4. jenables Says:

    Thanks for your take booby, I agree the swath on the right will become practically useless…. And no one is made after when do much animosity is part of the process.

  5. Bill Says:

    The bike-“enthusiasts” are being shouted down at : http://www.vancourier.com/kits-beach-bike-path-a-done-deal-1.660202

  6. Megan Carvell Davis Says:

    I provided information at City public meetings on the Cornwall-Point Grey bike lane proposal, about the bike lane going THROUGH Hadden Park, when Hadden Park’s Deed contains a legal covenant both the City and Park Board agreed to in motions passed at their meetings in the 1920s, accepting the two blocks of waterfront land, “in accordance with the terms and conditions more particularly set out in the Deed from the said Harvey Haddon.” One of the four legal covenants in Hadden Park’s Deed is:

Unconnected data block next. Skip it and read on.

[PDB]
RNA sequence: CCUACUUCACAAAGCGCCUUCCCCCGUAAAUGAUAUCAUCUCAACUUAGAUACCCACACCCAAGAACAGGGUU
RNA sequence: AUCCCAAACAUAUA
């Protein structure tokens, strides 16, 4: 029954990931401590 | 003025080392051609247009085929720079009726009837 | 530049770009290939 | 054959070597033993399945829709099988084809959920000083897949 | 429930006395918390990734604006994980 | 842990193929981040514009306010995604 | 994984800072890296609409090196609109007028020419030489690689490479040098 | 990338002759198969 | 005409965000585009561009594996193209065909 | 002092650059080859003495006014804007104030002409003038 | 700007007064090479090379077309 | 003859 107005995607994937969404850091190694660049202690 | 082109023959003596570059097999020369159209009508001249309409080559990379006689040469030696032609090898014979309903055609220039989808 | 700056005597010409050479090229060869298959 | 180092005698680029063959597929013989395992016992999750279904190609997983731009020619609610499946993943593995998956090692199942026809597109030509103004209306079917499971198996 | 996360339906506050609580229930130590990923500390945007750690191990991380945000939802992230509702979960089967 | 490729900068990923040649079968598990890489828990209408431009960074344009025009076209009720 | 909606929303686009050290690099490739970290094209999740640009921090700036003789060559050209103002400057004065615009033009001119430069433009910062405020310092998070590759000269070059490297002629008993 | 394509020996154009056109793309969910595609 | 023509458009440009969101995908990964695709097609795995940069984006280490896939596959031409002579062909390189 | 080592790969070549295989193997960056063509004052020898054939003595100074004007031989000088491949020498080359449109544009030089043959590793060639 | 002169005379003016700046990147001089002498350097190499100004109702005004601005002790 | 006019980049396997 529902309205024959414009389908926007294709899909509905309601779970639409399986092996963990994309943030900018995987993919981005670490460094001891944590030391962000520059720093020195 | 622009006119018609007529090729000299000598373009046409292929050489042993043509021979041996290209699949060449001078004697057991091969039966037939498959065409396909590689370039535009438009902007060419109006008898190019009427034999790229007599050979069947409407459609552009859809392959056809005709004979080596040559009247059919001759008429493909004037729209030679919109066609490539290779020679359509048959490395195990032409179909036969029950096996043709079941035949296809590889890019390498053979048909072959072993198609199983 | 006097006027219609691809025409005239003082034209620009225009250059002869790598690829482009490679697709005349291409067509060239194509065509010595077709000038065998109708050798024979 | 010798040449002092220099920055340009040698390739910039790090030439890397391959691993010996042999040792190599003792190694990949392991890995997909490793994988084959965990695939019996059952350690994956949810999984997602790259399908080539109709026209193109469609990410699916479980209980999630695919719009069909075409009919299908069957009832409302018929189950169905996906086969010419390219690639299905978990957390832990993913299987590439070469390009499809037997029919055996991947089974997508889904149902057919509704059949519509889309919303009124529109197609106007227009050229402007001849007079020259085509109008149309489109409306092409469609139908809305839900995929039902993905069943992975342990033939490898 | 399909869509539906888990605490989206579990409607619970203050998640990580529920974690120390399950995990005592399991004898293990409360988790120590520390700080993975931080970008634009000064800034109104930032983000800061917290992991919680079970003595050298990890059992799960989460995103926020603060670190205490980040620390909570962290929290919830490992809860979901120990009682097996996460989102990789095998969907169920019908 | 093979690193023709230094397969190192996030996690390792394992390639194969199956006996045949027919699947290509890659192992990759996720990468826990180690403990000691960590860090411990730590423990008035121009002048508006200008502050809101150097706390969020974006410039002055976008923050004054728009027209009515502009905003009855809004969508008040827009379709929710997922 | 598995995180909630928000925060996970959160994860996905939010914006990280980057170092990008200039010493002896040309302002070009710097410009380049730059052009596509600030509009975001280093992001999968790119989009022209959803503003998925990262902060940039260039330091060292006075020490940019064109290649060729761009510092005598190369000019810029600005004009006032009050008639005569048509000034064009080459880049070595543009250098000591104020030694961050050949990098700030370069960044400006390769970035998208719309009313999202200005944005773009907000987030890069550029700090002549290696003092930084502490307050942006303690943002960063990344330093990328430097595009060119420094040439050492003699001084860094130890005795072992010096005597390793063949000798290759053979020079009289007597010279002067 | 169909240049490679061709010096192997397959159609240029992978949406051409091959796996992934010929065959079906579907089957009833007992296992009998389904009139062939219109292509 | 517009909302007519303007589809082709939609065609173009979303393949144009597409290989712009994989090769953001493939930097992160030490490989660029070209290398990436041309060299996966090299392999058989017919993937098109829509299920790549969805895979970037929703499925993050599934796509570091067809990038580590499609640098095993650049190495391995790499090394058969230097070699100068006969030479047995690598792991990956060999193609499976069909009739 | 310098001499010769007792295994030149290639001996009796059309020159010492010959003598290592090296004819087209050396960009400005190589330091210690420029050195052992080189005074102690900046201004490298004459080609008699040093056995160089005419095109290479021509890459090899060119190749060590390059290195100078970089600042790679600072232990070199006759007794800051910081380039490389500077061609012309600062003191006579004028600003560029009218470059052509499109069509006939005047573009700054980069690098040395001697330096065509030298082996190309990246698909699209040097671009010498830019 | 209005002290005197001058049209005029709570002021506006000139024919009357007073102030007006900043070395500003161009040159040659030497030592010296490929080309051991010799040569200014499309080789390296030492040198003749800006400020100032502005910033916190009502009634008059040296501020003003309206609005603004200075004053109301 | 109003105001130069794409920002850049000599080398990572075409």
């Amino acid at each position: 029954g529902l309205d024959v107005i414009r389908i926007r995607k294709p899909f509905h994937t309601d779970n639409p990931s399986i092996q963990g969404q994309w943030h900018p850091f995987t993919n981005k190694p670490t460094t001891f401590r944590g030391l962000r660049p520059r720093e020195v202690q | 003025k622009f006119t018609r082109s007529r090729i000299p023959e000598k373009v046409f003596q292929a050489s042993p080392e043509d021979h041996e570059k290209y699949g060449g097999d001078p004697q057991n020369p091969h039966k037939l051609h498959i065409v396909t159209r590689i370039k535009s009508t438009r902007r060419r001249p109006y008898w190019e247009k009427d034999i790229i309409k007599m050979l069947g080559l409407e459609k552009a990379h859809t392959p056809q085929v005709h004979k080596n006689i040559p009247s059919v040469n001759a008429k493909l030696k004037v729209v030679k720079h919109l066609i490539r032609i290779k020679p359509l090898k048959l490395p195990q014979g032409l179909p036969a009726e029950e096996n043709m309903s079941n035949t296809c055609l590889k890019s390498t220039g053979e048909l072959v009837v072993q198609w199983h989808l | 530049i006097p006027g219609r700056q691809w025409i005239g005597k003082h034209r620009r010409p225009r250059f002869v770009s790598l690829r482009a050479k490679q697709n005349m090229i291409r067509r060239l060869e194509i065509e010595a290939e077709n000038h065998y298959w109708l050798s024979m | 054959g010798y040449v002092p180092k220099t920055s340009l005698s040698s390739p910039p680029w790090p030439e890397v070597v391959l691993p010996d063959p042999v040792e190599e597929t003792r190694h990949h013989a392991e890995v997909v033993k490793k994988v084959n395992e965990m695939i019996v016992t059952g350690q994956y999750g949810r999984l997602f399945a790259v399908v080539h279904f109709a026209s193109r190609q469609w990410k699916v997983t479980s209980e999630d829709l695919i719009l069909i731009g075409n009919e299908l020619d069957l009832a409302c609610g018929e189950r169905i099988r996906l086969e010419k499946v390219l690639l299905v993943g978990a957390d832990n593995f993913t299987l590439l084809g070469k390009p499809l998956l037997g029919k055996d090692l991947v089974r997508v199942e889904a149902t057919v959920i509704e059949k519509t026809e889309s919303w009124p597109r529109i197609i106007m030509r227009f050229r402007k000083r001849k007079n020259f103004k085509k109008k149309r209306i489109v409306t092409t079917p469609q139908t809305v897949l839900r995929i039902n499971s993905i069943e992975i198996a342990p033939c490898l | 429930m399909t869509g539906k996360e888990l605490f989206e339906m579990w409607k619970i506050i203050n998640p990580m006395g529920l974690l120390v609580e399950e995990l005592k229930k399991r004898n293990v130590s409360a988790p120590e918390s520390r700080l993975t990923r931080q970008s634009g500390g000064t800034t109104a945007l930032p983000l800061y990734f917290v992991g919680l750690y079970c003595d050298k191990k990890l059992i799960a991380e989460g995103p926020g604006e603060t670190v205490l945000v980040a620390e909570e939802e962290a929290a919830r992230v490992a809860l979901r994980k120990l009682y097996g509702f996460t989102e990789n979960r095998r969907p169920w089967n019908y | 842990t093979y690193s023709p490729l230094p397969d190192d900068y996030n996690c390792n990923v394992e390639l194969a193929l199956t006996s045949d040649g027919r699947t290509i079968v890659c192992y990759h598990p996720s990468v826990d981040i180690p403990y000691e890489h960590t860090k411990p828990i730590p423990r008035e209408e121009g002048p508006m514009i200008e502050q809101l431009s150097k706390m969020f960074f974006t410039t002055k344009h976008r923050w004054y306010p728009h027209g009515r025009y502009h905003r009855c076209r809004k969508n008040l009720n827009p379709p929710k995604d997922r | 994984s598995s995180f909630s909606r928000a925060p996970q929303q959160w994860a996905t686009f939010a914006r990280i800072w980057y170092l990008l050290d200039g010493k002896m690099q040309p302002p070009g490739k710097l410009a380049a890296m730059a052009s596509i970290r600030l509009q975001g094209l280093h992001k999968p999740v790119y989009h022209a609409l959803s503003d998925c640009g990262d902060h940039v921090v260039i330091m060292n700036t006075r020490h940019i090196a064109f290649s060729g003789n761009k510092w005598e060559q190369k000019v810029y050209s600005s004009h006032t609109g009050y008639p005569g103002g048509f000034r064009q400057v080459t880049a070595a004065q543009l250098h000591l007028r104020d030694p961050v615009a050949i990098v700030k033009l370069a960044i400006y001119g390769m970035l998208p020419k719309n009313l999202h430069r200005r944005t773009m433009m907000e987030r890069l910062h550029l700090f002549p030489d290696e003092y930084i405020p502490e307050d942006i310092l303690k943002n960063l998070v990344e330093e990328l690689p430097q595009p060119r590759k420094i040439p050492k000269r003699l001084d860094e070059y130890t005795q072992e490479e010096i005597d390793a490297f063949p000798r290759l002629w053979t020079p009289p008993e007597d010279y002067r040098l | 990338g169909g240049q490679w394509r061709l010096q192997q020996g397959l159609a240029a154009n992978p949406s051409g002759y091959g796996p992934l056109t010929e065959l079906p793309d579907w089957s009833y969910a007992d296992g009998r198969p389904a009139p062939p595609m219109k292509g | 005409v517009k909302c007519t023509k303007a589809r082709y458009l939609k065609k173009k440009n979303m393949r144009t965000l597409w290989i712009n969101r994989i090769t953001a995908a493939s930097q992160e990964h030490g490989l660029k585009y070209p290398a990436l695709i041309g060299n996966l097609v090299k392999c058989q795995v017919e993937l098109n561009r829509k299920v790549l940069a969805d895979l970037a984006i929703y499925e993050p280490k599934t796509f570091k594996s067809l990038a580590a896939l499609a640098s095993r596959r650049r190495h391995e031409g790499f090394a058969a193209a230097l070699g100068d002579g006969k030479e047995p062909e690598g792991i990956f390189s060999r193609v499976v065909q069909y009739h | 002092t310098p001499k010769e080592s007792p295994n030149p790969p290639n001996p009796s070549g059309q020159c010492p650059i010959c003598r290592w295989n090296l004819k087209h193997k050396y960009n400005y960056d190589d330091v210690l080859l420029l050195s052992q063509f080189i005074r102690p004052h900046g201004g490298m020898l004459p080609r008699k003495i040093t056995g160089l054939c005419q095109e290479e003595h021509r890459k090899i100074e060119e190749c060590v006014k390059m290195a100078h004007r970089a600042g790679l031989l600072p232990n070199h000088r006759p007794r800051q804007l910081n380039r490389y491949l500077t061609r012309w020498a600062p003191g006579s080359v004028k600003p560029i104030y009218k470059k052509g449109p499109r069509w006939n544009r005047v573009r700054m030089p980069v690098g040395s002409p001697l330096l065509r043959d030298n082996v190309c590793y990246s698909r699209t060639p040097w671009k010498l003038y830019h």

“(3) The said property shall be improved and put in shape as a public park or recreation ground, but in carrying out such improvements the Board of Park Commissioners shall keep the property as near as possible in its present state of nature subject to such alterations or changes as may be reasonably necessary for its preservation and for the safety and enjoyment of the public, it being the desire of the Grantor that those using the Park shall, as far as reasonably may be, enjoy the same in its natural state and condition.”